Unlocking the power of crowdsourcing by working with readers — and other journalists
The New Year tends to bring a flurry of predictions in the journalism industry about where technology is taking us. I made a prediction — more of a resolution, really — a few years ago about the need for a slow movement in social media that may be finally gaining more momentum.
One sign of that progress is the Tow Center for Digital Journalism’s recent Guide to Crowdsourcing, which chronicles the way more newsrooms are using digital tools to gather news in collaboration with their audiences.
The report charts the evolution of crowdsourcing in mainstream newsrooms, from the Guardian’s landmark database on MP expenses to its more recent project tracking U.S. police killings. But the report also describes the work of European data journalists who banded together to crowdsource a story no mainstream newsroom could tell alone: Europe’s cross-border migration wave.
The journalists at Generation E partnered with newspapers in several countries to broadcast their call for stories. They collected more than 2,400, inspiring subsequent reporting on the migration wave and a partnership with Germany’s CORRECT!V to profile migrants by country.
There’s incredible promise to this kind of collaboration. Editors can commission stories that draw from the experiences of their readers but also the talents and reach of other newsrooms. If social media has taught us anything, it’s that geographical boundaries are illusory. Stories and conversation ricochet online at warp speed. Our ability as journalists to connect the dots — whether it’s mapping conversations or aggregating sprawling datasets into cohesive narratives — is only going to become more important in helping audiences make sense of the world.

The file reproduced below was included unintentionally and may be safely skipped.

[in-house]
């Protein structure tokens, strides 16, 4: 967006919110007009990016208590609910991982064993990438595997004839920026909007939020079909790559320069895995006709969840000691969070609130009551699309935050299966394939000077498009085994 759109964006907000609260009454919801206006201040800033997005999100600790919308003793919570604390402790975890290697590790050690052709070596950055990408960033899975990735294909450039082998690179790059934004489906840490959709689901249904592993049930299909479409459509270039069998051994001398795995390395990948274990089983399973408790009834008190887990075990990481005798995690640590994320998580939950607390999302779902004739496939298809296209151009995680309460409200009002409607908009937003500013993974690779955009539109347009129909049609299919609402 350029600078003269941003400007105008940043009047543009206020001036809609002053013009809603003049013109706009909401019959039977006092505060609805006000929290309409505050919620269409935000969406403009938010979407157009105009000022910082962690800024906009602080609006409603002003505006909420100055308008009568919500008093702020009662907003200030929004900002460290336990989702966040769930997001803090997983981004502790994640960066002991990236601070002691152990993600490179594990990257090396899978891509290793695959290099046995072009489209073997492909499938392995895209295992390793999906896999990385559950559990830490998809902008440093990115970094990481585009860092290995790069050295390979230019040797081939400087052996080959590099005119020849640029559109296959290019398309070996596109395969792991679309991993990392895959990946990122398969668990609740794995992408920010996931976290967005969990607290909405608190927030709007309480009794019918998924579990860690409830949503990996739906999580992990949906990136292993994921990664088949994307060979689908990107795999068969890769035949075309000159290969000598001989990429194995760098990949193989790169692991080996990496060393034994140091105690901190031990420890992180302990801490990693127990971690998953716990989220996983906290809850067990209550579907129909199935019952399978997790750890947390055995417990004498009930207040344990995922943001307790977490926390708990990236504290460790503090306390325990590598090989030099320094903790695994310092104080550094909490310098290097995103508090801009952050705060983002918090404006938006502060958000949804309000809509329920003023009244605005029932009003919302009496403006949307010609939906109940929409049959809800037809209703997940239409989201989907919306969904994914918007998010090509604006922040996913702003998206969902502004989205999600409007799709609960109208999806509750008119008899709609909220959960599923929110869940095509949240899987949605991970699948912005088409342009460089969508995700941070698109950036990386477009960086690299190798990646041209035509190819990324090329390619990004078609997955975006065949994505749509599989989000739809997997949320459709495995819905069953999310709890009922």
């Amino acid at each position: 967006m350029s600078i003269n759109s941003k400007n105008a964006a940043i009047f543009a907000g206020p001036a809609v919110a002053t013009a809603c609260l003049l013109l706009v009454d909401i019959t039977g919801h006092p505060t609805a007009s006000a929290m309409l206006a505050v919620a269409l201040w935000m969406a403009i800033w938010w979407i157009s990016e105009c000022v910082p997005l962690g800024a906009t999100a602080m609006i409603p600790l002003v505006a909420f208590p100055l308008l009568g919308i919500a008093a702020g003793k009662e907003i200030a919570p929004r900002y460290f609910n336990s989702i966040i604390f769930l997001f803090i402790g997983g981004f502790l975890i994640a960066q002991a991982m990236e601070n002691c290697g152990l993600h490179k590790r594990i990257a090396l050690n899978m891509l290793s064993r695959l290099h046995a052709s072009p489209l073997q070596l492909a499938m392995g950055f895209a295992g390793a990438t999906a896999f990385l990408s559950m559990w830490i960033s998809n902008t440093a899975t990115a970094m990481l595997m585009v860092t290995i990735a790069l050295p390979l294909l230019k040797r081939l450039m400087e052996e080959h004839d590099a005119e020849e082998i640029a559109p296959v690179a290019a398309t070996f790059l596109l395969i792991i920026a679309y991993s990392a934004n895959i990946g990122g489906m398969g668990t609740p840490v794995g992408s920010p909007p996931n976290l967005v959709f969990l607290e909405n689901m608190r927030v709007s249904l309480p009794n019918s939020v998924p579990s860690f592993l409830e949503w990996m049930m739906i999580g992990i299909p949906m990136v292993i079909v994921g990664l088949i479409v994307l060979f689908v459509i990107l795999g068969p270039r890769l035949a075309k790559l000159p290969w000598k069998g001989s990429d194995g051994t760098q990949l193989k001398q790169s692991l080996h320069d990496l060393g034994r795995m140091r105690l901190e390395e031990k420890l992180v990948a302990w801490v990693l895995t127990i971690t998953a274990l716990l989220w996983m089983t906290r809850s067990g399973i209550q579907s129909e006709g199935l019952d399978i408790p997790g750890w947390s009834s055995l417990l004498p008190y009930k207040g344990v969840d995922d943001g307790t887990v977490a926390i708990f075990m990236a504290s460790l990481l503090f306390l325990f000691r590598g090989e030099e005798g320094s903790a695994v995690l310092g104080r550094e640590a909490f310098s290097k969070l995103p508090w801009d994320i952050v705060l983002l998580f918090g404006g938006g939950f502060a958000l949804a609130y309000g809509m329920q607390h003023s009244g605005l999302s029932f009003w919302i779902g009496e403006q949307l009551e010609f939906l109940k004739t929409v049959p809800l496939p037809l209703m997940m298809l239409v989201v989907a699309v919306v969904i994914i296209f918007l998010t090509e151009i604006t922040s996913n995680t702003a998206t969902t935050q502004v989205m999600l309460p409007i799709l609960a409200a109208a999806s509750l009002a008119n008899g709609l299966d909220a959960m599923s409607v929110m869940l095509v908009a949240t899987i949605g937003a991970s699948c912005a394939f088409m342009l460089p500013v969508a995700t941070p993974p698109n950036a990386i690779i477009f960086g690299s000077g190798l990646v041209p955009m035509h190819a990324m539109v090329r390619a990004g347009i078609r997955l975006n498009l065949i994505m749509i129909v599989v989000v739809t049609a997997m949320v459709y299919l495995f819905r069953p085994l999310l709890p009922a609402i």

I’m proud to say ProPublica’s crowdsourcing work is also featured in the Tow report, including our crowdsourced investigation into the causes and consequences of patient harm.
More than 1,000 patients or their loved ones shared their experiences of patient harm with ProPublica. Our team has been analyzing those responses internally with Screendoor, a powerful tool for collecting, searching and maintaining user-generated content. We’re also using Screendoor to power the Voices of Patient Harm, our first comprehensive look at the responses to our patient harm questionnaire. The results raises important questions about the U.S. health care system’s handling of medical errors and for many victims, marks the only opportunity they’ve had to be heard. As one contributor from Minnesota wrote:
“Patient Harm was the first time what happened to me has been officially documented …. anywhere. Just know that what you are doing means much to this silent voice out in the United States.”
We’ll continue to collect and publish these stories, but we also know that our database can yield even more powerful journalism with the help of our peers in other newsrooms.
That’s why we’ve published a reporting recipe and asked journalists interested in teaming up with us on this investigation to sign up to get involved. We’ll be working in the coming weeks to expand the call for patient harm stories, match reporters with sources, and listen to our peers to learn how we can help support more of this reporting in other newsrooms.
Social media and crowdsourcing has ushered in an unprecedented spirit of collaboration in news — that collaboration doesn’t have to stop with our readers.
Are you working with readers to report the news? Join the Crowd-Powered News Network to meet other media professionals who are passionate about collaborative journalism.